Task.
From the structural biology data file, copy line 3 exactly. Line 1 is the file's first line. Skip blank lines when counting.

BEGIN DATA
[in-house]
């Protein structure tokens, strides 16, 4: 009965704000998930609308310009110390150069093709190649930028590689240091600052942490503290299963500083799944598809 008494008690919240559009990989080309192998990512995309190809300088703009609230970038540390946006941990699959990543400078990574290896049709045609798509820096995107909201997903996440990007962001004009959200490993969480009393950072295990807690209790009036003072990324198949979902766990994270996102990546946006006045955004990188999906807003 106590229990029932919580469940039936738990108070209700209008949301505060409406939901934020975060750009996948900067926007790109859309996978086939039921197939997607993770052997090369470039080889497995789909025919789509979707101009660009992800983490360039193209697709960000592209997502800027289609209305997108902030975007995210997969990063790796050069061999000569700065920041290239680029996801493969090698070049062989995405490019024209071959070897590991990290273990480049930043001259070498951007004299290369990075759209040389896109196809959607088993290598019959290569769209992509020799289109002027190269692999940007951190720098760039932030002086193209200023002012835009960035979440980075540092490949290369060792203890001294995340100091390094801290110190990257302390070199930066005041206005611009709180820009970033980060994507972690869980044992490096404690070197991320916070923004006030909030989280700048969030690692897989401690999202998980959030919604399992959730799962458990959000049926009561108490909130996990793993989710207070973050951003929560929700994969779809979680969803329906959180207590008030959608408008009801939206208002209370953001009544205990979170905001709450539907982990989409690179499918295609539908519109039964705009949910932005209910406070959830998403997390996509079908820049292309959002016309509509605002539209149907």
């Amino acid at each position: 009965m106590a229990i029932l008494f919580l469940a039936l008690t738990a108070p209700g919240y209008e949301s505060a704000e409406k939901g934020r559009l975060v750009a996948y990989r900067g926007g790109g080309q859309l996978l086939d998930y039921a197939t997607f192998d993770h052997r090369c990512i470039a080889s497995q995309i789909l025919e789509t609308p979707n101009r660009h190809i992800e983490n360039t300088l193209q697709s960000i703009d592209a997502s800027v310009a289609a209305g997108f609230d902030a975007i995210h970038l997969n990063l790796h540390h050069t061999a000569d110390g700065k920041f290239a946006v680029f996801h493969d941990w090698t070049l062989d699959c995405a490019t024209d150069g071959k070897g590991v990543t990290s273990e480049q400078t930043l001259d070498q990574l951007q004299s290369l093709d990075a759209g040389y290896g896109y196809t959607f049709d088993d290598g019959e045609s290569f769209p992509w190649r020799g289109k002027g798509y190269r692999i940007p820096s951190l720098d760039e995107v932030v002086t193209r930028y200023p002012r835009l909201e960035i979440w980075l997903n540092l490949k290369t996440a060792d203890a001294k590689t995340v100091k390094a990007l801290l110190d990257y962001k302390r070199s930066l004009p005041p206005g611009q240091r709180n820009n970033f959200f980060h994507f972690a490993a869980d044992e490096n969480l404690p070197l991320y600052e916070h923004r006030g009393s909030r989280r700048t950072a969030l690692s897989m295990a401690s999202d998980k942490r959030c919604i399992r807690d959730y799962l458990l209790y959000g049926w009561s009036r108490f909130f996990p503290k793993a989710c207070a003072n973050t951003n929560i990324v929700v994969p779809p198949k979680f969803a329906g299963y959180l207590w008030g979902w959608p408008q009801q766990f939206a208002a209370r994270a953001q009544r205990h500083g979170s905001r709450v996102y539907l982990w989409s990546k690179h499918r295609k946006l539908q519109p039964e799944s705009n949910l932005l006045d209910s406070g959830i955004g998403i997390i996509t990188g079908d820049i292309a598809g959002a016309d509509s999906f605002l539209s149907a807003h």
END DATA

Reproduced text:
């Amino acid at each position: 009965m106590a229990i029932l008494f919580l469940a039936l008690t738990a108070p209700g919240y209008e949301s505060a704000e409406k939901g934020r559009l975060v750009a996948y990989r900067g926007g790109g080309q859309l996978l086939d998930y039921a197939t997607f192998d993770h052997r090369c990512i470039a080889s497995q995309i789909l025919e789509t609308p979707n101009r660009h190809i992800e983490n360039t300088l193209q697709s960000i703009d592209a997502s800027v310009a289609a209305g997108f609230d902030a975007i995210h970038l997969n990063l790796h540390h050069t061999a000569d110390g700065k920041f290239a946006v680029f996801h493969d941990w090698t070049l062989d699959c995405a490019t024209d150069g071959k070897g590991v990543t990290s273990e480049q400078t930043l001259d070498q990574l951007q004299s290369l093709d990075a759209g040389y290896g896109y196809t959607f049709d088993d290598g019959e045609s290569f769209p992509w190649r020799g289109k002027g798509y190269r692999i940007p820096s951190l720098d760039e995107v932030v002086t193209r930028y200023p002012r835009l909201e960035i979440w980075l997903n540092l490949k290369t996440a060792d203890a001294k590689t995340v100091k390094a990007l801290l110190d990257y962001k302390r070199s930066l004009p005041p206005g611009q240091r709180n820009n970033f959200f980060h994507f972690a490993a869980d044992e490096n969480l404690p070197l991320y600052e916070h923004r006030g009393s909030r989280r700048t950072a969030l690692s897989m295990a401690s999202d998980k942490r959030c919604i399992r807690d959730y799962l458990l209790y959000g049926w009561s009036r108490f909130f996990p503290k793993a989710c207070a003072n973050t951003n929560i990324v929700v994969p779809p198949k979680f969803a329906g299963y959180l207590w008030g979902w959608p408008q009801q766990f939206a208002a209370r994270a953001q009544r205990h500083g979170s905001r709450v996102y539907l982990w989409s990546k690179h499918r295609k946006l539908q519109p039964e799944s705009n949910l932005l006045d209910s406070g959830i955004g998403i997390i996509t990188g079908d820049i292309a598809g959002a016309d509509s999906f605002l539209s149907a807003h």